But none of his previous work generated as much attention - or outrage - as his 1993 discovery of the "gay gene." Working with noted British neuroscientist Simon LeVay (who went on to find differences in the brains of gay and straight men), Hamer made his groundbreaking discovery by accident. He had started out looking for the genetic root of Kaposi's sarcoma, an otherwise rare cancer that kills many AIDS patients. His cancer search was unsuccessful, but as Hamer was examining sets of genes in 40 pairs of homosexual brothers, he found five markers that revealed the Xq28 chromosome region as the site of the genetic code for homosexuality.
Since he published his report in the July 1993 issue of Science, Hamer has faced a barrage of criticism. N.E. Whitehead, co-author of My Genes Made Me Do It!, blasted Hamer for restricting his sample to gay men, arguing that the results might have been different if he'd included a control group drawn from the general population. Religious groups protested, insisting heterosexuality is the biological norm, and deviance from that norm is learned, not inherited. Even many psychologists were skeptical. But so far, no one has offered convincing evidence to refute his claims.
Hamer's findings hold out the ethically dubious promise that parents who are no friends of Dorothy may one day be able to discard suspiciously swishy embryos. By examining a string of genes in the Xq28 region, Hamer says he can predict with unprecedented accuracy whether a child is likely to be gay. It's certainly not foolproof, but access to such information would no doubt inspire many parents to abort an embryo whose results suggested a high probability of homosexuality.
Though he is gay himself, Hamer seems curiously unconcerned about the potential implications of his research. "People are often afraid that finding (a gay gene) will lead people to rethink homosexuality as a disease," he says. He doesn't share that fear, and argues that few people will make life-and-death decisions about their unborn babies based on single traits.
But as it turns out, they already are. A survey of 415 genetic labs conducted by the Genetics and Public Policy Center found that 42 percent of them had used genetic testing to help parents select the gender of their children. Labs are also regularly tossing embryos with genetic predispositions to colon cancer or Alzheimer's. While infants born with these genes are far from certain to come down with these diseases, many prospective parents opt to play it safe.
Gay rights advocates worry that genetic testing puts homosexuality on the same level as such diseases, pointing it down the road to the same goal: elimination. Even if it were possible to genetically erase homosexuality, however, doing so would come at a social price. Glenn Wilson, a reader in personality at the Institute of Psychiatry in London and coauthor of Born Gay: The Psychobiology of Sex Orientation, argues that the same genes that influence homosexuality are crucial to the expression of valued behavioral traits, such as verbal fluency and mastery of spatial relationships. (Translation: It's not entirely accidental that your Uncle Jimmy has a knack for show tunes and interior design.)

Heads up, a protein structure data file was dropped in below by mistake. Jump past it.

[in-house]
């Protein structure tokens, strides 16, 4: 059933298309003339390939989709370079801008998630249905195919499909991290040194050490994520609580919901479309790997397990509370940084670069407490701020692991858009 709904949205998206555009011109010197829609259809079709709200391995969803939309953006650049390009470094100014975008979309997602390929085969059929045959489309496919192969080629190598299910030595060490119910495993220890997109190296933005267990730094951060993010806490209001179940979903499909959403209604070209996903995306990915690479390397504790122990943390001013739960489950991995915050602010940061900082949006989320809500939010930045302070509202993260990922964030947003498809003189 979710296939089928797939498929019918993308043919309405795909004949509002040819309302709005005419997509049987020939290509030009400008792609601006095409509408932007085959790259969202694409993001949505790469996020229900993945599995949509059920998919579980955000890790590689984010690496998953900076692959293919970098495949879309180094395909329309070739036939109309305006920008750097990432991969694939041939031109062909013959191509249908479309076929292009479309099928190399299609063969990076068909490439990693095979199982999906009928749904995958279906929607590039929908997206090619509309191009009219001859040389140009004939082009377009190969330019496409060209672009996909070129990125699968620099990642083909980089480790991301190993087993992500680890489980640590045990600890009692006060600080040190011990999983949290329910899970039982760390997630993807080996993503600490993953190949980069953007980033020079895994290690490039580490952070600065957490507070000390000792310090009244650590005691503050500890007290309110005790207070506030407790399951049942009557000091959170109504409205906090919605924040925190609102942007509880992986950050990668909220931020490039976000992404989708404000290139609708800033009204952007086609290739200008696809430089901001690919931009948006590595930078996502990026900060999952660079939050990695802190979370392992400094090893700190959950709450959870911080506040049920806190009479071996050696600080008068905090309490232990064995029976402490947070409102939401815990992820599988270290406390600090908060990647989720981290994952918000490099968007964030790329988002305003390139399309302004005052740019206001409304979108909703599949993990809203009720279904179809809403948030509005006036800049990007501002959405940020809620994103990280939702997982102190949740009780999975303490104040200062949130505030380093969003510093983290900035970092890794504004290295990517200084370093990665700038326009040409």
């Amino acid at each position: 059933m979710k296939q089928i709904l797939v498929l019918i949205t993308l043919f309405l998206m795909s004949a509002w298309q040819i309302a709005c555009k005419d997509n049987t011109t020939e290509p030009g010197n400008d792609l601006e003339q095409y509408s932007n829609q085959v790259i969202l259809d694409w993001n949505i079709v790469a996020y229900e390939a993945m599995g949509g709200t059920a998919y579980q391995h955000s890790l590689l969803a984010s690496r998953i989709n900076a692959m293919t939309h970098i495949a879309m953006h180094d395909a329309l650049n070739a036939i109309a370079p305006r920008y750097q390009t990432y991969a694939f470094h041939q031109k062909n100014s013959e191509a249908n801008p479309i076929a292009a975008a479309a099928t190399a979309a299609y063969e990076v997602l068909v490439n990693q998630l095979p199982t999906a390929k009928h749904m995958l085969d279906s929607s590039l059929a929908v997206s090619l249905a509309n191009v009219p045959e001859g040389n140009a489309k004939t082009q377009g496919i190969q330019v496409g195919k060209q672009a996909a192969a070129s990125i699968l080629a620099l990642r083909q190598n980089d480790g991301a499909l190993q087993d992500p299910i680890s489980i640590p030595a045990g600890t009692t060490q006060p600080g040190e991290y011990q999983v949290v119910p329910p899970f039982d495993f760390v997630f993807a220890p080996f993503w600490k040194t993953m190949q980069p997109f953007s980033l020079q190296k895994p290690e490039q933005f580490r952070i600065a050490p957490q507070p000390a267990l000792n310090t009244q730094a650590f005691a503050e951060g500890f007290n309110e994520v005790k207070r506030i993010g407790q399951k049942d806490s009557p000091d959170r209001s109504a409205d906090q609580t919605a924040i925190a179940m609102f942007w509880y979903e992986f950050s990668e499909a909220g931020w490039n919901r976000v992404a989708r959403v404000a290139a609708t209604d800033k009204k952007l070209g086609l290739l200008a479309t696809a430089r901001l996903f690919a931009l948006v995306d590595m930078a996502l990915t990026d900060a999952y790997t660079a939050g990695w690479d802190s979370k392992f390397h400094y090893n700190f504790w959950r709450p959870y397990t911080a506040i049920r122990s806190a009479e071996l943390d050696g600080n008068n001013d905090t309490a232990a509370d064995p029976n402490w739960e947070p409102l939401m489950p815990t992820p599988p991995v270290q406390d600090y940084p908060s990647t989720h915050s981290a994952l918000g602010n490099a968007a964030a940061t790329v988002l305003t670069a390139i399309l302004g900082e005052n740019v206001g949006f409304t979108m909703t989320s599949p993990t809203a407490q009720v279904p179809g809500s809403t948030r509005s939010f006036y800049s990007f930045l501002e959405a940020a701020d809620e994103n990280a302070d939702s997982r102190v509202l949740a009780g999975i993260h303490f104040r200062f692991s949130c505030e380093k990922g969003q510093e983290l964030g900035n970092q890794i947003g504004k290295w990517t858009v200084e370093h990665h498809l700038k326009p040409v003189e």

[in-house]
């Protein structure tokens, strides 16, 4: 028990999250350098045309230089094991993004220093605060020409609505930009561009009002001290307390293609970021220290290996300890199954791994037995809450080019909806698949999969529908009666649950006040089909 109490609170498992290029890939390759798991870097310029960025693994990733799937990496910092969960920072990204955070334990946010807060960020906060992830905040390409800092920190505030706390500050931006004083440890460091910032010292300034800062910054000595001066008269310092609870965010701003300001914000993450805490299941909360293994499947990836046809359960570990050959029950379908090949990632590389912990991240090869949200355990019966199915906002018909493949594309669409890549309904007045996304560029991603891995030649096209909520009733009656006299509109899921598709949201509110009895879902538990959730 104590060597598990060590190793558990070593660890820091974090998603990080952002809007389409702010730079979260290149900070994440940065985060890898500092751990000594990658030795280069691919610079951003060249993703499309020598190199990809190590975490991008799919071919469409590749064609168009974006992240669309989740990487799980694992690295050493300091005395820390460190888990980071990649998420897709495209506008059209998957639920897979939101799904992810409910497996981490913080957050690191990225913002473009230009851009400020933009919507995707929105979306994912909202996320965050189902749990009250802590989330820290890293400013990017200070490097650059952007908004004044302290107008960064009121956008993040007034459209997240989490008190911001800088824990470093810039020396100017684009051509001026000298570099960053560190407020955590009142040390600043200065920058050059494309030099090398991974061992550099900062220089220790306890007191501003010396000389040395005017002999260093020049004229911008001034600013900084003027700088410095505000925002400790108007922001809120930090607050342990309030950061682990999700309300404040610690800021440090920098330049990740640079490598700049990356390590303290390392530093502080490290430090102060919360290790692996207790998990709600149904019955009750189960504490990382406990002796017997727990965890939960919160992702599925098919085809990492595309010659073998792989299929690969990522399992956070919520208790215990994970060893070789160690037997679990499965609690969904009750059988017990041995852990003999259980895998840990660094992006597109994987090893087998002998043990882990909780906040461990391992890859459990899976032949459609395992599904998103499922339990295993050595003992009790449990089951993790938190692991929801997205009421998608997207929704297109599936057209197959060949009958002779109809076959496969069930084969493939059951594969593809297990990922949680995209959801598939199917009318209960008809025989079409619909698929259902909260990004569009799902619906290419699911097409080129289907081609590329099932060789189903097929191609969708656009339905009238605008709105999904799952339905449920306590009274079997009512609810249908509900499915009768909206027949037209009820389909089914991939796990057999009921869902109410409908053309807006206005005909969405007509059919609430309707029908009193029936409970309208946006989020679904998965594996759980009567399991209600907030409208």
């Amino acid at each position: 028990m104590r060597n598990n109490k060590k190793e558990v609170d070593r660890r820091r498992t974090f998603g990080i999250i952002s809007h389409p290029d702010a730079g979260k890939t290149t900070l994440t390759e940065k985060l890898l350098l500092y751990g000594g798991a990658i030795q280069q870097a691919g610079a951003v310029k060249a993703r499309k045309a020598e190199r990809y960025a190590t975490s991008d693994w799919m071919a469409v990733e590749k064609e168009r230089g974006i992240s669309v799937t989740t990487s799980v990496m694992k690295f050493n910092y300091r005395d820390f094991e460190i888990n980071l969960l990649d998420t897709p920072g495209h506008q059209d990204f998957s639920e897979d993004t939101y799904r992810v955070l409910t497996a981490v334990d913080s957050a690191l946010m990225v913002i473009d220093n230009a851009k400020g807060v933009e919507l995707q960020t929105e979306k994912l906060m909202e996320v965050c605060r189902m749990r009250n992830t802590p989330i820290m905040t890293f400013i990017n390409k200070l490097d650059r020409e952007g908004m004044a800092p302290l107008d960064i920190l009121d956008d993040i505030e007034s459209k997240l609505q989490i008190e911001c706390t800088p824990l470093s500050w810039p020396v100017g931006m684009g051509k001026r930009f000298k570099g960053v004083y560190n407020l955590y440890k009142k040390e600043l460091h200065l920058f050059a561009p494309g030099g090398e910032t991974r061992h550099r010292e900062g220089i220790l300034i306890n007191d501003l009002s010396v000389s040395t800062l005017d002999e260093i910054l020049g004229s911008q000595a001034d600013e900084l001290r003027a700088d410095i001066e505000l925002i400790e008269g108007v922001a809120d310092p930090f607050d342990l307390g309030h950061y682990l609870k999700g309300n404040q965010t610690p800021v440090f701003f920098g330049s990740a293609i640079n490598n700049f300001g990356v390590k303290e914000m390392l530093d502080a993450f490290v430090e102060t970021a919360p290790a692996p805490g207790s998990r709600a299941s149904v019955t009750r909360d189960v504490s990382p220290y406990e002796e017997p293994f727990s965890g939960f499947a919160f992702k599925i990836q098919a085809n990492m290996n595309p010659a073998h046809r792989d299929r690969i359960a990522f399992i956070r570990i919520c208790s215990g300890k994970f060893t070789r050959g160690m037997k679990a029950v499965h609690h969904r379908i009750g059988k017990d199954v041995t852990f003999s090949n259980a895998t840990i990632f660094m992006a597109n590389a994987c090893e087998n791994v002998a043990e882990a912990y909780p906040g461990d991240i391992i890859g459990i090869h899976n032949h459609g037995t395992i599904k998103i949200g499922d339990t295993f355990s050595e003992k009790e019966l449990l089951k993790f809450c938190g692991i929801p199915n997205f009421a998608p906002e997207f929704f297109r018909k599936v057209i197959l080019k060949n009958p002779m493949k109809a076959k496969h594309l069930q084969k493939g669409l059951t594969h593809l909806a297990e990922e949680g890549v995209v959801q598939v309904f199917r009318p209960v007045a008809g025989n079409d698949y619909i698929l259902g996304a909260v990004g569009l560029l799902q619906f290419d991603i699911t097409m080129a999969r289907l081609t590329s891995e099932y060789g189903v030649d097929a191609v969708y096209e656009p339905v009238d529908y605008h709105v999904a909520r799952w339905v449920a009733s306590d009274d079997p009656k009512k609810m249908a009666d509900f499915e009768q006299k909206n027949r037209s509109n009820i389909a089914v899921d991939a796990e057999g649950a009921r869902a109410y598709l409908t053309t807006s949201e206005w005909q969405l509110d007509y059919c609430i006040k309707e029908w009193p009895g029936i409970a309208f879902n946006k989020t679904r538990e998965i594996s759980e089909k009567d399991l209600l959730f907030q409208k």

"If you did ever succeed in wiping out homosexual orientation, you would also remove many positive traits that are good for humanity as a whole and also good for individuals," Wilson adds. Thus, eradicating homosexuality, even if it could be done without the destruction of a single organism, "would be ethically indefensible."
Dr. Jamie Grifo is the program director for New York University's Reproductive Endocrinology Division and professor of Obstetrics and Gynecology at NYU medical school. An early proponent of genetic research, he has performed preimplantation genetic diagnostic procedures for a decade and says he has no qualms about helping parents have babies with certain traits. "Personally, I believe that people should be allowed to make their own decisions. I believe in the right of the individual. They're not going to harm the species."
And, if they are, it's probably too late to do anything about it with the gene genie already out of the bottle. "We're at the advent of a brave new world here," says Martin Munzer, president and CEO of CyGene, which markets some genetic tests. "We don't know where it's going to go, but there's no stopping it now."
- This piece originally appeared in March/April issue of national pop culture magazine Radar. Read today's top stories from Radar Online.
[Last modified March 19, 2007, 11:01:44]